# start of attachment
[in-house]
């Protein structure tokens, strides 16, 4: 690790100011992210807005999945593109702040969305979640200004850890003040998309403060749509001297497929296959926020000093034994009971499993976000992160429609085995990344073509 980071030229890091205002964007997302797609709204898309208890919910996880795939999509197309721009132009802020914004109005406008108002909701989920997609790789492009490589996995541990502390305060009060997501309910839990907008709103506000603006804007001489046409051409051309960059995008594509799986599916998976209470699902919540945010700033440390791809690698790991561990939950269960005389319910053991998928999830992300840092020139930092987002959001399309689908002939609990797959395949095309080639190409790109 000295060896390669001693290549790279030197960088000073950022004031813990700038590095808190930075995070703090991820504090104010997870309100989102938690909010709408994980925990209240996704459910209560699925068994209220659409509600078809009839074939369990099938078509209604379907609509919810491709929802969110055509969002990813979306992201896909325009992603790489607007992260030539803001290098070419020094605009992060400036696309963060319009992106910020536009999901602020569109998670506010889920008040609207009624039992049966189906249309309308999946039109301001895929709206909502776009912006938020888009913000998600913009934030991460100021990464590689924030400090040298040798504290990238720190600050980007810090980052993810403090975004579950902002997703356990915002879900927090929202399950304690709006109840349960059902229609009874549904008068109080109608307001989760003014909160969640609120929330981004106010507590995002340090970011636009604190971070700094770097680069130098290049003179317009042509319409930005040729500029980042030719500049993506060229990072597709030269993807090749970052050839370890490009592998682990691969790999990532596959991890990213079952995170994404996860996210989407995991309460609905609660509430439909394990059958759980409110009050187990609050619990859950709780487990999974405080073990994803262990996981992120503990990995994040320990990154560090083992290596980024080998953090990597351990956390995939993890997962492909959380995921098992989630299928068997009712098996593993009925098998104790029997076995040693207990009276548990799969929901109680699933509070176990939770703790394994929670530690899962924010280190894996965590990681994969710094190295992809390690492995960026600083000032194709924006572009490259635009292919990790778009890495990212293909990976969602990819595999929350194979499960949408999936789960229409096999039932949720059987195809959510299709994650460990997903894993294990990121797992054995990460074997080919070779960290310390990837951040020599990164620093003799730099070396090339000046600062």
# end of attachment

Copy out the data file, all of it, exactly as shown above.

[in-house]
């Protein structure tokens, strides 16, 4: 690790100011992210807005999945593109702040969305979640200004850890003040998309403060749509001297497929296959926020000093034994009971499993976000992160429609085995990344073509 980071030229890091205002964007997302797609709204898309208890919910996880795939999509197309721009132009802020914004109005406008108002909701989920997609790789492009490589996995541990502390305060009060997501309910839990907008709103506000603006804007001489046409051409051309960059995008594509799986599916998976209470699902919540945010700033440390791809690698790991561990939950269960005389319910053991998928999830992300840092020139930092987002959001399309689908002939609990797959395949095309080639190409790109 000295060896390669001693290549790279030197960088000073950022004031813990700038590095808190930075995070703090991820504090104010997870309100989102938690909010709408994980925990209240996704459910209560699925068994209220659409509600078809009839074939369990099938078509209604379907609509919810491709929802969110055509969002990813979306992201896909325009992603790489607007992260030539803001290098070419020094605009992060400036696309963060319009992106910020536009999901602020569109998670506010889920008040609207009624039992049966189906249309309308999946039109301001895929709206909502776009912006938020888009913000998600913009934030991460100021990464590689924030400090040298040798504290990238720190600050980007810090980052993810403090975004579950902002997703356990915002879900927090929202399950304690709006109840349960059902229609009874549904008068109080109608307001989760003014909160969640609120929330981004106010507590995002340090970011636009604190971070700094770097680069130098290049003179317009042509319409930005040729500029980042030719500049993506060229990072597709030269993807090749970052050839370890490009592998682990691969790999990532596959991890990213079952995170994404996860996210989407995991309460609905609660509430439909394990059958759980409110009050187990609050619990859950709780487990999974405080073990994803262990996981992120503990990995994040320990990154560090083992290596980024080998953090990597351990956390995939993890997962492909959380995921098992989630299928068997009712098996593993009925098998104790029997076995040693207990009276548990799969929901109680699933509070176990939770703790394994929670530690899962924010280190894996965590990681994969710094190295992809390690492995960026600083000032194709924006572009490259635009292919990790778009890495990212293909990976969602990819595999929350194979499960949408999936789960229409096999039932949720059987195809959510299709994650460990997903894993294990990121797992054995990460074997080919070779960290310390990837951040020599990164620093003799730099070396090339000046600062």